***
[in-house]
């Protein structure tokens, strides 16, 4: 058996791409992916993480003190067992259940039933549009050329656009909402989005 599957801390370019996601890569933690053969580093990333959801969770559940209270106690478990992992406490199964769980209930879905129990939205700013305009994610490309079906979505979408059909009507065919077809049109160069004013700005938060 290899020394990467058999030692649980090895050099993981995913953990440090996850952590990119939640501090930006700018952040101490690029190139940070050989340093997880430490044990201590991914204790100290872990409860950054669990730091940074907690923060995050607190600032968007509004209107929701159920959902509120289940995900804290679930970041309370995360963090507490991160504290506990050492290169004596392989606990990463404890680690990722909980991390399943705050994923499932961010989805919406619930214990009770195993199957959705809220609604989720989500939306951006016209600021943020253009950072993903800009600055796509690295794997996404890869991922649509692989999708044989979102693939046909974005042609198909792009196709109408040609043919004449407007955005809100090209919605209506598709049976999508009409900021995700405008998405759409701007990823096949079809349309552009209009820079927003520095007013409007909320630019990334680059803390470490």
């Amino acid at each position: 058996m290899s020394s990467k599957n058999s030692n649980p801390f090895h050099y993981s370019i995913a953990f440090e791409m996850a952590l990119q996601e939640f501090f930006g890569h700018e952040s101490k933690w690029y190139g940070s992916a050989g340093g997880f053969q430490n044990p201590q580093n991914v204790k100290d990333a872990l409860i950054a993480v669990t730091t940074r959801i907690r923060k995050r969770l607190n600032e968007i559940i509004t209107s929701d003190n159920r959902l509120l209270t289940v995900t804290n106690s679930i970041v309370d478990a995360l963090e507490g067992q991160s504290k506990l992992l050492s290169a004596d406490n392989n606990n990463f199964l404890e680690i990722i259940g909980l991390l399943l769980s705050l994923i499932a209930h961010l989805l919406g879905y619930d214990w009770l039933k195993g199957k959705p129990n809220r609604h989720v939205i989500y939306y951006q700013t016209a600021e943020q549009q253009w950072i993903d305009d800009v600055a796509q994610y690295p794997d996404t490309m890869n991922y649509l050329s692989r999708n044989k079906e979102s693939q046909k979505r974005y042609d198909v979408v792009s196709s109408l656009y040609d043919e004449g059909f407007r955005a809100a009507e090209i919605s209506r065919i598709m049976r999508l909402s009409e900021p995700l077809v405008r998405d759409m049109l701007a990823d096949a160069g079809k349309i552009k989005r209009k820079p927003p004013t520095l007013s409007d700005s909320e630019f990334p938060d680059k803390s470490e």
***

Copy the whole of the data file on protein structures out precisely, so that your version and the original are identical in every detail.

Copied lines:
[in-house]
């Protein structure tokens, strides 16, 4: 058996791409992916993480003190067992259940039933549009050329656009909402989005 599957801390370019996601890569933690053969580093990333959801969770559940209270106690478990992992406490199964769980209930879905129990939205700013305009994610490309079906979505979408059909009507065919077809049109160069004013700005938060 290899020394990467058999030692649980090895050099993981995913953990440090996850952590990119939640501090930006700018952040101490690029190139940070050989340093997880430490044990201590991914204790100290872990409860950054669990730091940074907690923060995050607190600032968007509004209107929701159920959902509120289940995900804290679930970041309370995360963090507490991160504290506990050492290169004596392989606990990463404890680690990722909980991390399943705050994923499932961010989805919406619930214990009770195993199957959705809220609604989720989500939306951006016209600021943020253009950072993903800009600055796509690295794997996404890869991922649509692989999708044989979102693939046909974005042609198909792009196709109408040609043919004449407007955005809100090209919605209506598709049976999508009409900021995700405008998405759409701007990823096949079809349309552009209009820079927003520095007013409007909320630019990334680059803390470490």
């Amino acid at each position: 058996m290899s020394s990467k599957n058999s030692n649980p801390f090895h050099y993981s370019i995913a953990f440090e791409m996850a952590l990119q996601e939640f501090f930006g890569h700018e952040s101490k933690w690029y190139g940070s992916a050989g340093g997880f053969q430490n044990p201590q580093n991914v204790k100290d990333a872990l409860i950054a993480v669990t730091t940074r959801i907690r923060k995050r969770l607190n600032e968007i559940i509004t209107s929701d003190n159920r959902l509120l209270t289940v995900t804290n106690s679930i970041v309370d478990a995360l963090e507490g067992q991160s504290k506990l992992l050492s290169a004596d406490n392989n606990n990463f199964l404890e680690i990722i259940g909980l991390l399943l769980s705050l994923i499932a209930h961010l989805l919406g879905y619930d214990w009770l039933k195993g199957k959705p129990n809220r609604h989720v939205i989500y939306y951006q700013t016209a600021e943020q549009q253009w950072i993903d305009d800009v600055a796509q994610y690295p794997d996404t490309m890869n991922y649509l050329s692989r999708n044989k079906e979102s693939q046909k979505r974005y042609d198909v979408v792009s196709s109408l656009y040609d043919e004449g059909f407007r955005a809100a009507e090209i919605s209506r065919i598709m049976r999508l909402s009409e900021p995700l077809v405008r998405d759409m049109l701007a990823d096949a160069g079809k349309i552009k989005r209009k820079p927003p004013t520095l007013s409007d700005s909320e630019f990334p938060d680059k803390s470490e």